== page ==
Freedom in Forgiveness
Updated: Dec 7, 2022
Story by Randy Grathen
As a young airman just starting my career in the Air Force, I was involved in an incident that nearly ended my career before it started. My first assignment out of tech school in 1972 was to K.I. Sawyer AFB, Marquette MI as a bomb loader. The 5-man load crew I was a part of was going out to the Flightline to do some training. A load crew is responsible for uploading different “weapons packages” on the aircraft to prepare it for a mission. I worked on B-52s.
An (LST) or Load Standardization Team frequently went out to watch a load crew to evaluation their performance & proficiency while uploading munitions. The LST that was to evaluate our training session was riding in the vehicle with us.
Each man on a five-man load crew has very specific jobs to perform from the moment we hooked onto our equipment trailer until we parked the crew van at the end of the day. As the number “Three-man” on our team I was the designated driver. We stopped to pick up a trailer-mounted generator used to provide electrical power for the aircraft while we trained. The generator is about the size of a Volkswagen Beetle. I backed the van up to the generator and one of the LST members connected the trailer to the tow hitch, latched and pinned the pintle hook, and we headed down the road towards the flightline.
When you’re towing something that heavy, you can hear it and feel it tugging against the vehicle as it hits every bump and tar-crack in the road. I hadn’t driven 100 yards when suddenly everything went quiet. In the rearview mirror I saw the trailer receding into the distance. Somehow it had become disconnected from the van. As I watched in disbelief - make that horror - the tow bar swung hard right, the generator turned sideways and performed one and a half barrel-rolls down
the street snapping off access panels, pieces, and parts, and slide to a stop against the curb, resting on its side. Thank God it didn’t slide down the road in a shower of sparks because the 50-gallon fuel tank had split at the seams and fuel was pouring into the street. The Team Chief of the LST team jumped out of the truck and ran back to the shop to report to the commander that I rolled the generator.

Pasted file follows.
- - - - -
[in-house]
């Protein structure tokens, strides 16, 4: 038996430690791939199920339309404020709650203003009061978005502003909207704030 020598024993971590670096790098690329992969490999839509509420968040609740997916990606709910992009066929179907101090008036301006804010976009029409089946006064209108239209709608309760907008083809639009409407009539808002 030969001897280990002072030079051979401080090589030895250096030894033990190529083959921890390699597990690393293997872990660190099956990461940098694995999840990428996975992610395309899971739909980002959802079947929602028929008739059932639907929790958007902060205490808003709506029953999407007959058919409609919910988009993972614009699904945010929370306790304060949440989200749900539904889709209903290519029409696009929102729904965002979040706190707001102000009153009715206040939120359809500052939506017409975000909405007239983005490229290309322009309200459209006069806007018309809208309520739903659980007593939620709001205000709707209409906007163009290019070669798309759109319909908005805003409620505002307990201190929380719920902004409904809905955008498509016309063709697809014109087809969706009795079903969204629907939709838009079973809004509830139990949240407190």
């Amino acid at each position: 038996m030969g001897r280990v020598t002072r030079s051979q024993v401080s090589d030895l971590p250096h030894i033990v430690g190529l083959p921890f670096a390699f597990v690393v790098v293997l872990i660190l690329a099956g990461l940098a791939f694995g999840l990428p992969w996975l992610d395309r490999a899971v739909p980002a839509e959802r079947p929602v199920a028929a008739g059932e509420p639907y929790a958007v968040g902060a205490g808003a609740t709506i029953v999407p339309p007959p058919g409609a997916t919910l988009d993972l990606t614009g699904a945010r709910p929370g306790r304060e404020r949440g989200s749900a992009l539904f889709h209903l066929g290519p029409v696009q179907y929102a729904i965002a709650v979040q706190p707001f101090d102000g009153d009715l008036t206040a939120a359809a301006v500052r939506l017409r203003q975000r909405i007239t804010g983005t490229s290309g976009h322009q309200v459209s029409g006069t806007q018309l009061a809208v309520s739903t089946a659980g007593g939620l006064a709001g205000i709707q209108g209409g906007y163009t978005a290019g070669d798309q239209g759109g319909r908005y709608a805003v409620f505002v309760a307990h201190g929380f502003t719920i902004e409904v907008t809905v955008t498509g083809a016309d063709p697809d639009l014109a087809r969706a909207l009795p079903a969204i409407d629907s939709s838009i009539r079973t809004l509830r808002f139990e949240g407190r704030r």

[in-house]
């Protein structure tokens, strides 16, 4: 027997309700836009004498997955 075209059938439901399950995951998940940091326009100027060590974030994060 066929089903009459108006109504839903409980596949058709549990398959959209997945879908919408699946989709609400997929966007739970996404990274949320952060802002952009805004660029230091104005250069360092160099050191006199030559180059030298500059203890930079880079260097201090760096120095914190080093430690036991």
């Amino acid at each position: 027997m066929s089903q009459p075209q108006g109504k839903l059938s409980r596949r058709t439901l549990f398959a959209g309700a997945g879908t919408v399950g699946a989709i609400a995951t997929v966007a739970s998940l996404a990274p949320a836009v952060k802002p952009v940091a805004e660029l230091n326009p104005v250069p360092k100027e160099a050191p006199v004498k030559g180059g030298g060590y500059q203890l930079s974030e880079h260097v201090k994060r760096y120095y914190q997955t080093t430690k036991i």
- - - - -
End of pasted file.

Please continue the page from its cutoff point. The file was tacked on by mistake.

I was accused of not connecting the tow-bar properly – even though I hadn’t done the connecting, one of his own men did that. And he said I was speeding – which I wasn’t. I told them that the bumper hitch sprung open on its own even though it had been latched and properly pinned. Unfortunately, a Staff Sergeant’s word trumps an airman’s every time. He lied about what happened and how it happened. I got in a LOT of trouble and only barely escaped demotion and being fined for the cost of repair which was in the thousands of dollars. For the next two weeks I had to go down to the repair shop after normal duty hours and help reassemble the generator.
A year later I was vindicated when the incident happened again, with a different trailer, different crew and me driving. A proper investigation was conducted this time and they discovered that the latching mechanism for this new model of hitch was defective on every vehicle in the Air Force - Worldwide. I just happen to be the poor sap that was driving when the first one failed. However, it was all too little too late.
Ok, enough backstory. . .
For the next 20 years, every time I retold that story - and I told it a lot, I got just as angry in the retelling as the day it happened. I hated that man. One night as I was once again retelling the story my wife had heard for the hundredth time, she stopped me in midsentence and said, “That’s enough!” “I don’t want to hear that story one more time.”
She embarrassed me in front of our friends, and I was more than a little angry at her for calling me out in front of them.
To her credit though, Laurie never lets the heat of the moment drive our arguments, ah, I mean, discussions, she waits. At the appropriate time, a.k.a. when I was ready to listen, she said, “You know, you’ve got to get over this.” “Do you think Rodney Bowlin has lost one minute of sleep over something that happened over 20 years ago?” “He probably doesn’t even remember your name.” “The only person being hurt by this is YOU!”
Bam! Truth hurts. She was totally, absolutely, 100% right. It took me a while to wind down from 20 years-worth of hating that man but it wasn’t long after that, that I came to grips with the truth of the matter. Nothing was going to change what happened. No matter how long I complained about it, it was history. No matter how many times I relived it, the outcome would always be the same. The past does not allow do-overs. But it does allow us to learn from it. And as God always does, He didn't let this lesson go to waste.
I can tell this story now without the slightest bit of anger. In fact, I’ve learned to use it as a tool to explain to others what unforgiveness can do to the unforgiver. It poisons you and it can start a person on a life-long path of the blame game. It’s always someone’s else’s fault. But true freedom comes with surrendering the grudge. Forgiving the other person and asking God for forgiveness for our unwarranted anger.
"Be kind to one another, tenderhearted, forgiving one another, as God in Christ forgave you.” (Ephesians 4:32.)
P.S. I have no way to get ahold of Rodney Bowlin to tell him I forgive him. More importantly, as Laurie pointed out, he probably doesn’t even remember me at all. Forgiving him, healed me.
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